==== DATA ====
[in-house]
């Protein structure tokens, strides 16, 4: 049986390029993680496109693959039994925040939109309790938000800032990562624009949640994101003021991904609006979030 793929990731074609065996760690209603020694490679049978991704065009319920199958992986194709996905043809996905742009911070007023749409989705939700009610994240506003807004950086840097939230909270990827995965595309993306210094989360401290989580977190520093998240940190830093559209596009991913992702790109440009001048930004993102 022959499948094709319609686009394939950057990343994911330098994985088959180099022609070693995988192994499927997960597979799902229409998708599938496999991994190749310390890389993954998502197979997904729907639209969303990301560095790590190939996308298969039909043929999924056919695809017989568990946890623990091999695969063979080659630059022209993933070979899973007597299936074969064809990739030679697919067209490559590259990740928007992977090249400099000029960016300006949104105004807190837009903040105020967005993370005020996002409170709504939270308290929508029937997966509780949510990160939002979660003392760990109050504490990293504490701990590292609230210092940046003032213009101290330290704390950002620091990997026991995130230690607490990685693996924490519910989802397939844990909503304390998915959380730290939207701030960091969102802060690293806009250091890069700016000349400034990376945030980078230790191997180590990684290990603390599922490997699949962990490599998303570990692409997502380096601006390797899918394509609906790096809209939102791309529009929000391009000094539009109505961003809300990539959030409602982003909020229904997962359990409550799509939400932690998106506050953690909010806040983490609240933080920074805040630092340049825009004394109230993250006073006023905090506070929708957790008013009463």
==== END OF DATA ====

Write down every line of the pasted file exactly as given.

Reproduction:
[in-house]
């Protein structure tokens, strides 16, 4: 049986390029993680496109693959039994925040939109309790938000800032990562624009949640994101003021991904609006979030 793929990731074609065996760690209603020694490679049978991704065009319920199958992986194709996905043809996905742009911070007023749409989705939700009610994240506003807004950086840097939230909270990827995965595309993306210094989360401290989580977190520093998240940190830093559209596009991913992702790109440009001048930004993102 022959499948094709319609686009394939950057990343994911330098994985088959180099022609070693995988192994499927997960597979799902229409998708599938496999991994190749310390890389993954998502197979997904729907639209969303990301560095790590190939996308298969039909043929999924056919695809017989568990946890623990091999695969063979080659630059022209993933070979899973007597299936074969064809990739030679697919067209490559590259990740928007992977090249400099000029960016300006949104105004807190837009903040105020967005993370005020996002409170709504939270308290929508029937997966509780949510990160939002979660003392760990109050504490990293504490701990590292609230210092940046003032213009101290330290704390950002620091990997026991995130230690607490990685693996924490519910989802397939844990909503304390998915959380730290939207701030960091969102802060690293806009250091890069700016000349400034990376945030980078230790191997180590990684290990603390599922490997699949962990490599998303570990692409997502380096601006390797899918394509609906790096809209939102791309529009929000391009000094539009109505961003809300990539959030409602982003909020229904997962359990409550799509939400932690998106506050953690909010806040983490609240933080920074805040630092340049825009004394109230993250006073006023905090506070929708957790008013009463």